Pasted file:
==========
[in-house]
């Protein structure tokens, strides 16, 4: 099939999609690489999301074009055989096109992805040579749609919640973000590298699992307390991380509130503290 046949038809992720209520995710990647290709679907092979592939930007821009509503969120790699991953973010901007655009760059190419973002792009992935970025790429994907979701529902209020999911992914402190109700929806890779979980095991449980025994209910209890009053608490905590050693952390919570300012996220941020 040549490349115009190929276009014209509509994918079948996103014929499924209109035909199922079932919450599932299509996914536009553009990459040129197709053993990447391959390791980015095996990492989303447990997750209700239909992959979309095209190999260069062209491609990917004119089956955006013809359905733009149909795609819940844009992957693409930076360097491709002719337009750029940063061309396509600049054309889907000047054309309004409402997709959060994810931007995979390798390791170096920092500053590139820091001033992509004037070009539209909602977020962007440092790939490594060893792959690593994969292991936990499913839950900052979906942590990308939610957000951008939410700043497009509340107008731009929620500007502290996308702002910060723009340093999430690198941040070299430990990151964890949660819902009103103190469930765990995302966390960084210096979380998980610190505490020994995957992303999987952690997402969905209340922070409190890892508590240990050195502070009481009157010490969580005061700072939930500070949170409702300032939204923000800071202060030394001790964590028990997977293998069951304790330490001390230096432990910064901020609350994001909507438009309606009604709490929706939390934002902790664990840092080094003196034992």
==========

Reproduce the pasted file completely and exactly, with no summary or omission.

[in-house]
């Protein structure tokens, strides 16, 4: 099939999609690489999301074009055989096109992805040579749609919640973000590298699992307390991380509130503290 046949038809992720209520995710990647290709679907092979592939930007821009509503969120790699991953973010901007655009760059190419973002792009992935970025790429994907979701529902209020999911992914402190109700929806890779979980095991449980025994209910209890009053608490905590050693952390919570300012996220941020 040549490349115009190929276009014209509509994918079948996103014929499924209109035909199922079932919450599932299509996914536009553009990459040129197709053993990447391959390791980015095996990492989303447990997750209700239909992959979309095209190999260069062209491609990917004119089956955006013809359905733009149909795609819940844009992957693409930076360097491709002719337009750029940063061309396509600049054309889907000047054309309004409402997709959060994810931007995979390798390791170096920092500053590139820091001033992509004037070009539209909602977020962007440092790939490594060893792959690593994969292991936990499913839950900052979906942590990308939610957000951008939410700043497009509340107008731009929620500007502290996308702002910060723009340093999430690198941040070299430990990151964890949660819902009103103190469930765990995302966390960084210096979380998980610190505490020994995957992303999987952690997402969905209340922070409190890892508590240990050195502070009481009157010490969580005061700072939930500070949170409702300032939204923000800071202060030394001790964590028990997977293998069951304790330490001390230096432990910064901020609350994001909507438009309606009604709490929706939390934002902790664990840092080094003196034992």